Strong arms lifted her.
Rachel felt the powerful strangers drying her body and wrapping her in blankets. She was being placed on a medical bed of some sort and vigorously massaged on her arms, legs, and feet. Another injection in her arm.
Adrenaline, someone said.
Rachel felt the drug coursing through her veins like a life force, invigorating her muscles. Although she still felt an icy hollowness tight like a drum in her gut, Rachel sensed the blood slowly returning to her limbs.
Back from the dead.
She tried to focus her vision. Tolland and Corky were lying nearby, shivering in blankets as the men massaged their bodies and gave them injections as well. Rachel had no doubt that this mysterious assemblage of men had just saved their lives. Many of them were soaking wet, apparently having jumped into the showers fully clothed to help. Who they were or how they had gotten to Rachel and the others in time was beyond her. It made no difference at the moment. Were alive.
Where . . . are we? Rachel managed, the simple act of trying to speak bringing on a crashing headache.
The man massaging her replied, Youre on the medical deck of a Los Angeles class‑
On deck! someone called out.
Rachel sensed a sudden commotion all around her, and she tried to sit up. One of the men in blue helped, propping her up, and pulling the blankets up around her. Rachel rubbed her eyes and saw someone striding into the room.
The newcomer was a powerful African‑American man. Handsome and authoritative. His uniform was khaki. At ease, he declared, moving toward Rachel, stopping over her and gazing down at her with strong black eyes. Harold Brown, he said, his voice deep and commanding. Captain of the U.S.S. Charlotte. And you are?
U.S.S. Charlotte, Rachel thought. The name seemed vaguely familiar. Sexton . . . . . she replied. Im Rachel Sexton.
The man looked puzzled. He stepped closer, studying her more carefully. Ill be damned. So you are.
Rachel felt lost. He knows me? Rachel was certain she did not recognize the man, although as her eyes dropped from his face to the patch on his chest, she saw the familiar emblem of an eagle clutching an anchor surrounded by the words U.S. NAVY.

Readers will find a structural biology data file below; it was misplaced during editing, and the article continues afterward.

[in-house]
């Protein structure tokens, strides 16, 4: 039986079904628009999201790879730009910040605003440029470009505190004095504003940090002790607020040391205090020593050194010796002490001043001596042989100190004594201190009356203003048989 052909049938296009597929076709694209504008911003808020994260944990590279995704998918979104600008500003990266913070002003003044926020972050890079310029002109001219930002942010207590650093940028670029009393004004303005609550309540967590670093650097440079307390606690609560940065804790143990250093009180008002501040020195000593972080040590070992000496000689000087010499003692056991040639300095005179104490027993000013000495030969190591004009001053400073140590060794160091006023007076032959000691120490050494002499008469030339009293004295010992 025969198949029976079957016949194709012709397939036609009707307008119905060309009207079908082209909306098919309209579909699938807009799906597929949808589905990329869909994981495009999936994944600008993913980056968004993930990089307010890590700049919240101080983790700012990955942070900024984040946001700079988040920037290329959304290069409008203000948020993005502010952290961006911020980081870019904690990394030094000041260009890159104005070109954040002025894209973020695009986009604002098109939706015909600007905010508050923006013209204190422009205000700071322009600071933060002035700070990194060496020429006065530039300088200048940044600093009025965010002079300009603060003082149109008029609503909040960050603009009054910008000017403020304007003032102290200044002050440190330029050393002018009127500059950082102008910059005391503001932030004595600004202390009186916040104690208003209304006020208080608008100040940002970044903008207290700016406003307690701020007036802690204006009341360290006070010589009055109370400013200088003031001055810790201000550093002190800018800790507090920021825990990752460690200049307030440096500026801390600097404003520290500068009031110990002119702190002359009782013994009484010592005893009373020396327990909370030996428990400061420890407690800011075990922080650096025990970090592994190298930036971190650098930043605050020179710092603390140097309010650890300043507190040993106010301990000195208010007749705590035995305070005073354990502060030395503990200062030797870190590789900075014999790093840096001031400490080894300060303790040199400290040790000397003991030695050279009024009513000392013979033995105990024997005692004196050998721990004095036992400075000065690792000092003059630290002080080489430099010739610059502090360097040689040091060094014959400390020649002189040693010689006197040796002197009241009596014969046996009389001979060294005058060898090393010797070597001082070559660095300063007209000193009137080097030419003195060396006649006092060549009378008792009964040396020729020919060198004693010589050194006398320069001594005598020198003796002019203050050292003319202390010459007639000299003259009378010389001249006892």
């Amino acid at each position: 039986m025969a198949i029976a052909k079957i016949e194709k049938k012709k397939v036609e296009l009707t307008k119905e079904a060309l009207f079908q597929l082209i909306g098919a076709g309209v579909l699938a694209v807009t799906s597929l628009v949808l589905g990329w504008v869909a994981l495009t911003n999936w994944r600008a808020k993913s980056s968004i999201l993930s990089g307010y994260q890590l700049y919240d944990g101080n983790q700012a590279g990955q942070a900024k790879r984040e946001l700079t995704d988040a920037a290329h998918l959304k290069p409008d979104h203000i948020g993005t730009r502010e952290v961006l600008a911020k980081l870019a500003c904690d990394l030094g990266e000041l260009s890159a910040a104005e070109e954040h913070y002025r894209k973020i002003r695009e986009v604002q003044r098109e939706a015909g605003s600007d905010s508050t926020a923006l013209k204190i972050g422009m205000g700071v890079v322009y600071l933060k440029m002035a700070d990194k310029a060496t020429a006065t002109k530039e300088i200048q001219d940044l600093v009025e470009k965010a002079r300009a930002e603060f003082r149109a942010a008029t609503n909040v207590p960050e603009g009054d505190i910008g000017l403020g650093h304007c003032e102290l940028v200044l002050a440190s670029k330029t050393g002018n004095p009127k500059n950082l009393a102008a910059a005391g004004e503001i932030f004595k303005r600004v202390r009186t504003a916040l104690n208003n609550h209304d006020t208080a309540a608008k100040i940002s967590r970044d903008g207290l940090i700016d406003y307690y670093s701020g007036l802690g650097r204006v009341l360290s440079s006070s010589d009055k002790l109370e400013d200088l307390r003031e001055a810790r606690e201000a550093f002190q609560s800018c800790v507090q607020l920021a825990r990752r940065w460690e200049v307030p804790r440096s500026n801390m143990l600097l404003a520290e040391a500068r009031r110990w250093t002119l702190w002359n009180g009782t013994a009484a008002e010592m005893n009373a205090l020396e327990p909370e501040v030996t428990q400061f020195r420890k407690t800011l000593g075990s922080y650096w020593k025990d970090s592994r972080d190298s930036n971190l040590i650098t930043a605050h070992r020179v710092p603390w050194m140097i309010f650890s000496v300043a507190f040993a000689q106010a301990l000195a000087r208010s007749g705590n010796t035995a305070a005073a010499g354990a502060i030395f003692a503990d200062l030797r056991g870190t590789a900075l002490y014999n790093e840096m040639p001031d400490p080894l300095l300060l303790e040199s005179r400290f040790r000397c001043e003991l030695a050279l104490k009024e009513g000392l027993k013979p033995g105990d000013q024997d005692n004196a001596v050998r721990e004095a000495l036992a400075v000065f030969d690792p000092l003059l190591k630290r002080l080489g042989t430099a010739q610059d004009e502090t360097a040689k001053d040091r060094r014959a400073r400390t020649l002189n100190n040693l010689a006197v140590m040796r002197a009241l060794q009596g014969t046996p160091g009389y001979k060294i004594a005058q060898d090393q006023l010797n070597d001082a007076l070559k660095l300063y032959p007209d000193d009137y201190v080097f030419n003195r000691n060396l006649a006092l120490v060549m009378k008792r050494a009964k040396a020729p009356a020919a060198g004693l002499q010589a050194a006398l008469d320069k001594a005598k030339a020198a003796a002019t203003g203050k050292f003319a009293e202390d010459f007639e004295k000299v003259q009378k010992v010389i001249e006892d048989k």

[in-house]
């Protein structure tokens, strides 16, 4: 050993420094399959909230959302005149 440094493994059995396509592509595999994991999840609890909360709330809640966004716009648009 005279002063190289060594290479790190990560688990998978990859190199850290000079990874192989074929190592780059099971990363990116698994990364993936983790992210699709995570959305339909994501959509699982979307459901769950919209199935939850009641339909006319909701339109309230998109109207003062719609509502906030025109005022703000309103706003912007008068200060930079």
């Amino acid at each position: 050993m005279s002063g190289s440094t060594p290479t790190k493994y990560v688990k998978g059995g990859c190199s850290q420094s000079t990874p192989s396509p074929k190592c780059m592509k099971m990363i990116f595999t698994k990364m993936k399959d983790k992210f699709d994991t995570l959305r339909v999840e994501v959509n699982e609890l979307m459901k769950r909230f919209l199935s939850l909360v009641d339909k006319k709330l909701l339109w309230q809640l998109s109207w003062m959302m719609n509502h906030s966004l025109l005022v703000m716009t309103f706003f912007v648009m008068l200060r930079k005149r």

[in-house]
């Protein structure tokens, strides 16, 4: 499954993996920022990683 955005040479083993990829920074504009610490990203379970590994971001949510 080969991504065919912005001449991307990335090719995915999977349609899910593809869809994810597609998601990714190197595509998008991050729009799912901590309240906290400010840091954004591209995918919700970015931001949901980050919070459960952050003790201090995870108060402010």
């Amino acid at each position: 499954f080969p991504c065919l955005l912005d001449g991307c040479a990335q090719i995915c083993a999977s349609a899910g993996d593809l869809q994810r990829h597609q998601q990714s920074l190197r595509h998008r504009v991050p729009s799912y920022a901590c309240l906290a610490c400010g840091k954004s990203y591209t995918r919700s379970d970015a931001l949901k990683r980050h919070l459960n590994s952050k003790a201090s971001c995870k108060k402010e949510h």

It now registered why she knew the name Charlotte.
Welcome aboard, Ms. Sexton, the captain said. Youve gisted a number of this ships recon reports. I know who you are.
But what are you doing in these waters? she stammered.
His face hardened somewhat. Frankly, Ms. Sexton, I was about to ask you the same question.
Tolland sat up slowly now, opening his mouth to speak. Rachel silenced him with a firm shake of her head. Not here. Not now. She had no doubt the first thing Tolland and Corky would want to talk about was the meteorite and the attack, but this was certainly not a topic to discuss in front of a Navy submarine crew. In the world of intelligence, regardless of crisis, CLEARANCE remained king; the meteorite situation remained highly classified.
I need to speak to NRO director William Pickering, she told the captain. In private, and immediately.
The captain arched his eyebrows, apparently unaccustomed to taking orders on his own ship.
I have classified information I need to share.
The captain studied her a long moment. Lets get your body temperature back, and then Ill put you in contact with the NRO director.
Its urgent, sir. I‑ Rachel stopped short. Her eyes had just seen a clock on the wall over the pharmaceutical closet.
Rachel blinked, staring. Is . . . is that clock right?
Youre on a navy vessel, maam. Our clocks are accurate.
And is that . . . Eastern time?
7:51 P.M. Eastern Standard. Were out of Norfolk.
My God! she thought, stunned. Its only 7:51 P.M. ? Rachel had the impression hours had passed since she passed out. It was not even past eight oclock? The President has not yet gone public about the meteorite! I still have time to stop him! She immediately slid down off the bed, wrapping the blanket around her. Her legs felt shaky. I need to speak to the President right away.
The captain looked confused. The president of what?
Of the United States!
I thought you wanted William Pickering.
I dont have time. I need the President.
The captain did not move, his huge frame blocking her way. My understanding is that the President is about to give a very important live press conference. I doubt hes taking personal phone calls.
Rachel stood as straight as she could on her wobbly legs and fixed her eyes on the captain. Sir, you do not have the clearance for me to explain the situation, but the President is about to make a terrible mistake. I have information he desperately needs to hear. Now. You need to trust me.
The captain stared at her a long moment. Frowning, he checked the clock again. Nine minutes? I cant get you a secure connection to the White House in that short a time. All I could offer is a radiophone. Unsecured. And wed have to go to antenna depth, which will take a few‑
Do it! Now!